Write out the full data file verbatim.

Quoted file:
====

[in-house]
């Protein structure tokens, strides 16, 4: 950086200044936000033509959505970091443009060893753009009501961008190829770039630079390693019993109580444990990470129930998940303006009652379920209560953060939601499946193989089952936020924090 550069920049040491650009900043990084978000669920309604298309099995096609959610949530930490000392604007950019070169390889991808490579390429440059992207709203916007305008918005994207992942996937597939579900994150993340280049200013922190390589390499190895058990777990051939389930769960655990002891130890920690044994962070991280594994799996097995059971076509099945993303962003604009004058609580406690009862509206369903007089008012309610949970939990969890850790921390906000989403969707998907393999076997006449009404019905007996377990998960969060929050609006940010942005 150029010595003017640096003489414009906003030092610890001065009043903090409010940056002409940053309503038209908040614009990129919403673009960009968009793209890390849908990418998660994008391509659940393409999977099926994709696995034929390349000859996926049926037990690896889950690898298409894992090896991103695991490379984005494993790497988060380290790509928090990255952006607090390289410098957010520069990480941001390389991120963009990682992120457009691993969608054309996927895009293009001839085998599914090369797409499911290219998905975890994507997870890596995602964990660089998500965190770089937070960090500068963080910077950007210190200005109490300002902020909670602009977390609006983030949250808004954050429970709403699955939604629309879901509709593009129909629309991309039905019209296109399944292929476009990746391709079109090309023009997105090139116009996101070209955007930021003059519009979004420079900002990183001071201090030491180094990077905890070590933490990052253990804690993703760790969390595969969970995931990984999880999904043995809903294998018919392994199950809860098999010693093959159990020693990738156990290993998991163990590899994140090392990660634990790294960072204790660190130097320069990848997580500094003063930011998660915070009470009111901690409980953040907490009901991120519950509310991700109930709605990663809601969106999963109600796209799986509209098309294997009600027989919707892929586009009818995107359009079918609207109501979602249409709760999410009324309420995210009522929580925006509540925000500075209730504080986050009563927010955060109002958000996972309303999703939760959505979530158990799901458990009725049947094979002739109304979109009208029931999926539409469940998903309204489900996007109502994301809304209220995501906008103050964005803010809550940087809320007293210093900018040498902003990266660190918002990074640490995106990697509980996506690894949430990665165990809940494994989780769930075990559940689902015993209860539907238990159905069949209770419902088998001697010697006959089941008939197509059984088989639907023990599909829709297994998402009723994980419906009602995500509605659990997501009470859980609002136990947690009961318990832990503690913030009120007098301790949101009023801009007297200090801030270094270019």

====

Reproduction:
[in-house]
């Protein structure tokens, strides 16, 4: 950086200044936000033509959505970091443009060893753009009501961008190829770039630079390693019993109580444990990470129930998940303006009652379920209560953060939601499946193989089952936020924090 550069920049040491650009900043990084978000669920309604298309099995096609959610949530930490000392604007950019070169390889991808490579390429440059992207709203916007305008918005994207992942996937597939579900994150993340280049200013922190390589390499190895058990777990051939389930769960655990002891130890920690044994962070991280594994799996097995059971076509099945993303962003604009004058609580406690009862509206369903007089008012309610949970939990969890850790921390906000989403969707998907393999076997006449009404019905007996377990998960969060929050609006940010942005 150029010595003017640096003489414009906003030092610890001065009043903090409010940056002409940053309503038209908040614009990129919403673009960009968009793209890390849908990418998660994008391509659940393409999977099926994709696995034929390349000859996926049926037990690896889950690898298409894992090896991103695991490379984005494993790497988060380290790509928090990255952006607090390289410098957010520069990480941001390389991120963009990682992120457009691993969608054309996927895009293009001839085998599914090369797409499911290219998905975890994507997870890596995602964990660089998500965190770089937070960090500068963080910077950007210190200005109490300002902020909670602009977390609006983030949250808004954050429970709403699955939604629309879901509709593009129909629309991309039905019209296109399944292929476009990746391709079109090309023009997105090139116009996101070209955007930021003059519009979004420079900002990183001071201090030491180094990077905890070590933490990052253990804690993703760790969390595969969970995931990984999880999904043995809903294998018919392994199950809860098999010693093959159990020693990738156990290993998991163990590899994140090392990660634990790294960072204790660190130097320069990848997580500094003063930011998660915070009470009111901690409980953040907490009901991120519950509310991700109930709605990663809601969106999963109600796209799986509209098309294997009600027989919707892929586009009818995107359009079918609207109501979602249409709760999410009324309420995210009522929580925006509540925000500075209730504080986050009563927010955060109002958000996972309303999703939760959505979530158990799901458990009725049947094979002739109304979109009208029931999926539409469940998903309204489900996007109502994301809304209220995501906008103050964005803010809550940087809320007293210093900018040498902003990266660190918002990074640490995106990697509980996506690894949430990665165990809940494994989780769930075990559940689902015993209860539907238990159905069949209770419902088998001697010697006959089941008939197509059984088989639907023990599909829709297994998402009723994980419906009602995500509605659990997501009470859980609002136990947690009961318990832990503690913030009120007098301790949101009023801009007297200090801030270094270019």